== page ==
The main problem I have with this kind of argument is that there was plenty of "embarrassing" stuff left in there. Why not take out the stuff about Jesus praying to God before the betrayal? Or continually depicting the disciples as dense? Or Jesus name calling and losing his temper? And so forth. If they were gonna try to clean things up, why didn't they go the whole way? And if Christians were worried about explaining away embarrassing things, then why did they choose to include the earlier Gospels in the canon? If things are as the argument says, and Christians tried to rewrite the story to wipe away potentially embarrassing stuff, then why did they put the first version of the story right next to the supposedly modified ones?
Logged
JLatimer
OC.net guru
*******
Offline Offline

Faith: Orthodox
Jurisdiction: ROCOR
Posts: 1,202



« Reply #4 on: September 25, 2011, 09:02:08 AM »

If it were an embarrassment, why would we commemorate it with one of the biggest feasts of the year?

And isn't the Crucifixion more "embarrassing"? But that's in all four Gospels.
Logged

1 Samuel 25:22 (KJV)
So and more also do God unto the enemies of David, if I leave of all that pertain to him by the morning light any that pisseth against the wall.
JamesRottnek
Protokentarchos
*********
Offline Offline

Faith: Anglican
Jurisdiction: Episcopal Diocese of Arizona
Posts: 5,108


I am Bibleman; putting 'the' back in the Ukraine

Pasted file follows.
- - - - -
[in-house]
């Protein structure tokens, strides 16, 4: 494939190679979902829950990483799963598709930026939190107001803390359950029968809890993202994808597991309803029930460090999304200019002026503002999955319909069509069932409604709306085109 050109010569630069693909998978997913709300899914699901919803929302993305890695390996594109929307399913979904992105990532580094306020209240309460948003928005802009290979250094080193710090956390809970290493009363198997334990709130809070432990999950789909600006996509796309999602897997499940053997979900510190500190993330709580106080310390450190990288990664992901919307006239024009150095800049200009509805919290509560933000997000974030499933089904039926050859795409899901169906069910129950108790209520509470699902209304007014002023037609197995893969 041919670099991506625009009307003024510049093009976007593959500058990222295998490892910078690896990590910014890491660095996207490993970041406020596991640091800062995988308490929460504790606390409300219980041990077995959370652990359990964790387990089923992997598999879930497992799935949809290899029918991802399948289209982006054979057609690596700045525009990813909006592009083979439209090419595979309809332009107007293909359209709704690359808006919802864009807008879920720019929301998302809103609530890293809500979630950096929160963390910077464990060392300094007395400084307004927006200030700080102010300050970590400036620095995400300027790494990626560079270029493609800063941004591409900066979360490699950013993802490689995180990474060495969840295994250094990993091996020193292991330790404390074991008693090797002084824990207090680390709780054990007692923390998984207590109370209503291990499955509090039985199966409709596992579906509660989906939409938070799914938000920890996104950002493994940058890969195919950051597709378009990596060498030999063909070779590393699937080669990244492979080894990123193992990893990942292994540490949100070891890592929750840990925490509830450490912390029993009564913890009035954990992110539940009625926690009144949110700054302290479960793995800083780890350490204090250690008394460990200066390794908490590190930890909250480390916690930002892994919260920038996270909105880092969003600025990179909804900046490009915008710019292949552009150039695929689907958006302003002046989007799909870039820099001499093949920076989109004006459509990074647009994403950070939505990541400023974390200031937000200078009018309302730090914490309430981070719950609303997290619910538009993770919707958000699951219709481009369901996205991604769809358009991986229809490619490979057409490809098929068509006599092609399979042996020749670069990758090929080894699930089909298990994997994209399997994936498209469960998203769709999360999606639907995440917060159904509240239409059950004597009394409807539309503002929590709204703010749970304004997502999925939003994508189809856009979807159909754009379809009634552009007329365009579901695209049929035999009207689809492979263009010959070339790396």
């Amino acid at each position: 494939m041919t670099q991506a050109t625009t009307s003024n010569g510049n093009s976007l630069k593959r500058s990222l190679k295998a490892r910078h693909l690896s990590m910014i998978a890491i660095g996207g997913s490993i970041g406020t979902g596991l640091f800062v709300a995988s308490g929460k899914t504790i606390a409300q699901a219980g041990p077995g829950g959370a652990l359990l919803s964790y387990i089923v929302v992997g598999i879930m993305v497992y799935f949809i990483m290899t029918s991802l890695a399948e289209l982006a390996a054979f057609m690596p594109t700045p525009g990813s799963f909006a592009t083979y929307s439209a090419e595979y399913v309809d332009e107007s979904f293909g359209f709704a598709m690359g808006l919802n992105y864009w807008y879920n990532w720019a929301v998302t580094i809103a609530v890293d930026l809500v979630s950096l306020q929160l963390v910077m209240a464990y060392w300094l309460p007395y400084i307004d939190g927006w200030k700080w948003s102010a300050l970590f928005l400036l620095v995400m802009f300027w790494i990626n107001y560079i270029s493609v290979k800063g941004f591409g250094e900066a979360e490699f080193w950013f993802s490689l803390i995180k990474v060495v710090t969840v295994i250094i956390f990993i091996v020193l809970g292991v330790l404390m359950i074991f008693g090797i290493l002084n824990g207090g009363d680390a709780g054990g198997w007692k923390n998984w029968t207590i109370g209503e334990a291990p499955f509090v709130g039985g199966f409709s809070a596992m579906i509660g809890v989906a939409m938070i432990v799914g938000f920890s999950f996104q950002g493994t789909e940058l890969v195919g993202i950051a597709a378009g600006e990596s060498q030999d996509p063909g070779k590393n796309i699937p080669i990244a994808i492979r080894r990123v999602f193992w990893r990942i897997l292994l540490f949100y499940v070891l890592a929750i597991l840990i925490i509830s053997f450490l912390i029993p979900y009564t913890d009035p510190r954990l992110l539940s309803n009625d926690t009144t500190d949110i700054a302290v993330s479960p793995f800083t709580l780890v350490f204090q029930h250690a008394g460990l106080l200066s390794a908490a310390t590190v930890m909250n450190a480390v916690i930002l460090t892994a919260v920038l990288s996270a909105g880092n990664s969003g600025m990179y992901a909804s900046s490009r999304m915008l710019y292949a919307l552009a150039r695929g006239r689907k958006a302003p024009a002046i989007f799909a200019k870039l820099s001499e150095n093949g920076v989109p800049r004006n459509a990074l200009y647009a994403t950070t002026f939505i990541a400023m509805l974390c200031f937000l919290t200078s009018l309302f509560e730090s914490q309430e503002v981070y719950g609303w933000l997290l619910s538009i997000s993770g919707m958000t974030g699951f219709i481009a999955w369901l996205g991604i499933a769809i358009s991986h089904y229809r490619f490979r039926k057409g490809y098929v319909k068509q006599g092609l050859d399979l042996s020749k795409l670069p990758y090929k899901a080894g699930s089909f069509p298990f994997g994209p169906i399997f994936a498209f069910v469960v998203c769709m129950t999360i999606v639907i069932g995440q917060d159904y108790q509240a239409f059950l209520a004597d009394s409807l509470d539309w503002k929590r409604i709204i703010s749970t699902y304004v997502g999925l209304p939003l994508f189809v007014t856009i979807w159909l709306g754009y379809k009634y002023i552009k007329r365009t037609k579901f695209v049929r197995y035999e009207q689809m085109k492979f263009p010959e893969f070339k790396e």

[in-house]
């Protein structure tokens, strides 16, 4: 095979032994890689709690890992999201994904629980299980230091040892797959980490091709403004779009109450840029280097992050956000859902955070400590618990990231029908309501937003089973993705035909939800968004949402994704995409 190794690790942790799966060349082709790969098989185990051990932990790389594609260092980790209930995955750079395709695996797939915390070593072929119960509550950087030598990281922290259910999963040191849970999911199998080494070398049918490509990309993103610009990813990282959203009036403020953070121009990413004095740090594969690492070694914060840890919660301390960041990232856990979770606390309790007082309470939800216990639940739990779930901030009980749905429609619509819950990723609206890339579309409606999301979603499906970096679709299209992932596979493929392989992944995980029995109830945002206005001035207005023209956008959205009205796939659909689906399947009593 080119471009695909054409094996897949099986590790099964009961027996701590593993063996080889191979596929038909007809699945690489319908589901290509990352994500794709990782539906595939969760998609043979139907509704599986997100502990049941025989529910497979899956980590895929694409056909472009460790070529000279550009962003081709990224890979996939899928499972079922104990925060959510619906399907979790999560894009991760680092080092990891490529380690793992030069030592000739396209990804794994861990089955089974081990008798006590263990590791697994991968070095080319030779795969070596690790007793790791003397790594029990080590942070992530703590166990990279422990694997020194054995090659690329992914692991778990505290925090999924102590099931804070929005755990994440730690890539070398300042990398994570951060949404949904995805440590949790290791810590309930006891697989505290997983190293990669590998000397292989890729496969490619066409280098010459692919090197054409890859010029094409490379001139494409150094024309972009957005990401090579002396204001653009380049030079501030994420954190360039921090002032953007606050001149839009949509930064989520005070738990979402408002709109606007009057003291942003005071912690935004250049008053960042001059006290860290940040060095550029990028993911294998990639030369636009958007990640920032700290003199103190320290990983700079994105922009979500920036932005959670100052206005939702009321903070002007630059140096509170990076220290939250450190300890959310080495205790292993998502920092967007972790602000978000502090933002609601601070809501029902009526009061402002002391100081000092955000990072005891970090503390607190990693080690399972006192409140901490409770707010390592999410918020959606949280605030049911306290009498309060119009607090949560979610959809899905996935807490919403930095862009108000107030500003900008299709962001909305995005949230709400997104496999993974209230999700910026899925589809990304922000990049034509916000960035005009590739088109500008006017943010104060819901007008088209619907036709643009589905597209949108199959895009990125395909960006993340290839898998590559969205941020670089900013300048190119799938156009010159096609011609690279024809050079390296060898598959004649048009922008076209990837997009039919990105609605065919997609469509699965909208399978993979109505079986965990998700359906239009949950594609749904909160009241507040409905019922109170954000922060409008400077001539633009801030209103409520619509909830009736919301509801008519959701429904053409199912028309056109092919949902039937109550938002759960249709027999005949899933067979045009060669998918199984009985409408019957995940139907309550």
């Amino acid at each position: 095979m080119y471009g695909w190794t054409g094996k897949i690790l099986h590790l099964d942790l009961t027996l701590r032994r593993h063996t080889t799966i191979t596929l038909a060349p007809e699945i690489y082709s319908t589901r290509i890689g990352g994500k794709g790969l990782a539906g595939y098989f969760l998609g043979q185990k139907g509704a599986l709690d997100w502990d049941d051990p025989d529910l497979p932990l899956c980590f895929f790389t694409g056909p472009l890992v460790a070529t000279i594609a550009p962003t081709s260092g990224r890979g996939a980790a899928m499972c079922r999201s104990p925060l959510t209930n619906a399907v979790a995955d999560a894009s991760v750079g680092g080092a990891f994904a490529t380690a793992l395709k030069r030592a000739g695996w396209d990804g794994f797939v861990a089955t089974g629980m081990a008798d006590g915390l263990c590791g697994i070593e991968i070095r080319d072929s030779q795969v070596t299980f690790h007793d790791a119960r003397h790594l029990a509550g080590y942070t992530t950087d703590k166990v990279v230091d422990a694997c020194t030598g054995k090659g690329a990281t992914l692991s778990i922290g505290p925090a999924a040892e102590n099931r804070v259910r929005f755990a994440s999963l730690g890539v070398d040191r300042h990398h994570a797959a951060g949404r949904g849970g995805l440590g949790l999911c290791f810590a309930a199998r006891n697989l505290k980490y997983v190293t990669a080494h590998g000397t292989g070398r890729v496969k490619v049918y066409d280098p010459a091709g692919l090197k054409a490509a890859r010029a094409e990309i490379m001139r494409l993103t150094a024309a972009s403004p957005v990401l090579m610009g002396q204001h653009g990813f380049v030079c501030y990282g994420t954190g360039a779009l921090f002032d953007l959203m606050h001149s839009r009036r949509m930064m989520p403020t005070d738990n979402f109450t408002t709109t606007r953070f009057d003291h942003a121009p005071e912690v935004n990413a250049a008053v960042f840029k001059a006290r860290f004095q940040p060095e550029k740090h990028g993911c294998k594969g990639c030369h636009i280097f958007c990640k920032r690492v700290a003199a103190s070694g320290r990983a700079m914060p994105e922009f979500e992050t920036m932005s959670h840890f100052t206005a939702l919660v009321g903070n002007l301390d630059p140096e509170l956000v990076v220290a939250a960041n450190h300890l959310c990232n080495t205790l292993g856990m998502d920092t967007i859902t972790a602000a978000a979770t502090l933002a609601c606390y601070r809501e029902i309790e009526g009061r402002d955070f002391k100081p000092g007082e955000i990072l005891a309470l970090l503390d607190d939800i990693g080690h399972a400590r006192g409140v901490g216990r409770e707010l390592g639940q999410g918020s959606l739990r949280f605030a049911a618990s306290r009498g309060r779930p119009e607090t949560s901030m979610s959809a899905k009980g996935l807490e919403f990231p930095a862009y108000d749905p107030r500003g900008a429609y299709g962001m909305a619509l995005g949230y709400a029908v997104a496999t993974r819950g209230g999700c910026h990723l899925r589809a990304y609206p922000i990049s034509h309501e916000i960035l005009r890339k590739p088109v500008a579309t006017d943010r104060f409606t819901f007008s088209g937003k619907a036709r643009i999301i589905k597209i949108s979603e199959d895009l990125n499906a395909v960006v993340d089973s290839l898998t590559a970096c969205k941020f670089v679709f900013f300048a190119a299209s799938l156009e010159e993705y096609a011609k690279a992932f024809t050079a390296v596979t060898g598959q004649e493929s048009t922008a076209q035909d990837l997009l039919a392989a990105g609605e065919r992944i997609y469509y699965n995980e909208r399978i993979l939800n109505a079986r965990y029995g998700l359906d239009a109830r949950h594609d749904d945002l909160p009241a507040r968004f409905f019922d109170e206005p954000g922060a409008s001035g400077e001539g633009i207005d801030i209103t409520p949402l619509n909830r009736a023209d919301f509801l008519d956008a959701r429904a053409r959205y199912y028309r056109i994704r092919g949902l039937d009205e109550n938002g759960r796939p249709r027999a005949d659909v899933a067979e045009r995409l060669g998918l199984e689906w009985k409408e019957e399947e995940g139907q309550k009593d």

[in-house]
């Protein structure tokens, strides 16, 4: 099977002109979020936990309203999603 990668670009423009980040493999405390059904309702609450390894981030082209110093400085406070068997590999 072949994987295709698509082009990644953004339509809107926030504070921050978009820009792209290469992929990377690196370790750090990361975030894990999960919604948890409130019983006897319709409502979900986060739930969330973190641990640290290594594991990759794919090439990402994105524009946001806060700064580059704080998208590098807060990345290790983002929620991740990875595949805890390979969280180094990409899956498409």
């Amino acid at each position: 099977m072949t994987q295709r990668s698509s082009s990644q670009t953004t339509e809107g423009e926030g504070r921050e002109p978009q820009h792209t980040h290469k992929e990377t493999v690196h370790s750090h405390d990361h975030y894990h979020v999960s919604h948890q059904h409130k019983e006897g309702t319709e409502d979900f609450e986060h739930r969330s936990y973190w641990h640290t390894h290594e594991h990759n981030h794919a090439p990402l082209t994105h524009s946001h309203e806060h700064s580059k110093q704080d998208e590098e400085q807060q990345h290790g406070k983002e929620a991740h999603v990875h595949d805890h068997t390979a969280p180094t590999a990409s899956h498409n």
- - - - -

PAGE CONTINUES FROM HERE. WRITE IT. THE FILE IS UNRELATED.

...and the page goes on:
« Reply #5 on: September 25, 2011, 04:44:35 PM »

Wow who ever wrote this has no idea of history at all on Baptism

I am surprised you would say this...
Logged

I know a secret about a former Supreme Court Justice.  Can you guess what it is?

The greatest tragedy in the world is when a cigarette ends.

American Spirits - the eco-friendly cigarette.

Preston Robert Kinney (September 8th, 1997-August 14, 2011
akimori makoto
Archon
********
Offline Offline

Faith: Non-heretical Christian
Jurisdiction: Fully-sik-hektic archdiocese of Australia, bro
Posts: 3,126

No-one bound by fleshly pleasures is worthy ...


« Reply #6 on: September 25, 2011, 07:48:03 PM »

The main problem I have with this kind of argument is that there was plenty of "embarrassing" stuff left in there. Why not take out the stuff about Jesus praying to God before the betrayal? Or continually depicting the disciples as dense? Or Jesus name calling and losing his temper? And so forth. If they were gonna try to clean things up, why didn't they go the whole way? And if Christians were worried about explaining away embarrassing things, then why did they choose to include the earlier Gospels in the canon? If things are as the argument says, and Christians tried to rewrite the story to wipe away potentially embarrassing stuff, then why did they put the first version of the story right next to the supposedly modified ones?

Thread pwned.
Logged

The Episcopallian road is easy and wide, for many go through it to find destruction. lol sorry channeling Isa.
mike
Stratopedarches
**************
Offline Offline

Posts: 21,467


WWW
« Reply #7 on: September 27, 2011, 10:54:18 AM »

The Jewish off-topic was moved to the Religious Topics.
Logged

Byzantinism
no longer posting here
gzt
Member
***
Offline Offline

Faith: Orthodox
Jurisdiction: OCA, then GOA, now OCA
Posts: 109


WWW
« Reply #8 on: September 27, 2011, 12:07:44 PM »

I think you should take the conclusions with a grain of salt, but I think there is something to the argument when you're sorting through the Gospels vs non-canonical accounts. Consider, for instance, that a number of the non-canonical accounts say that Judas was switched with Jesus on the cross - and many Muslims hold to this account!
Logged
Tags:
Pages: 1   Go Up
  Print  
 
Jump to:  

Powered by MySQL Powered by PHP Powered by SMF 1.1.18 | SMF © 2013, Simple Machines Valid XHTML 1.0! Valid CSS!
Page created in 0.055 seconds with 35 queries.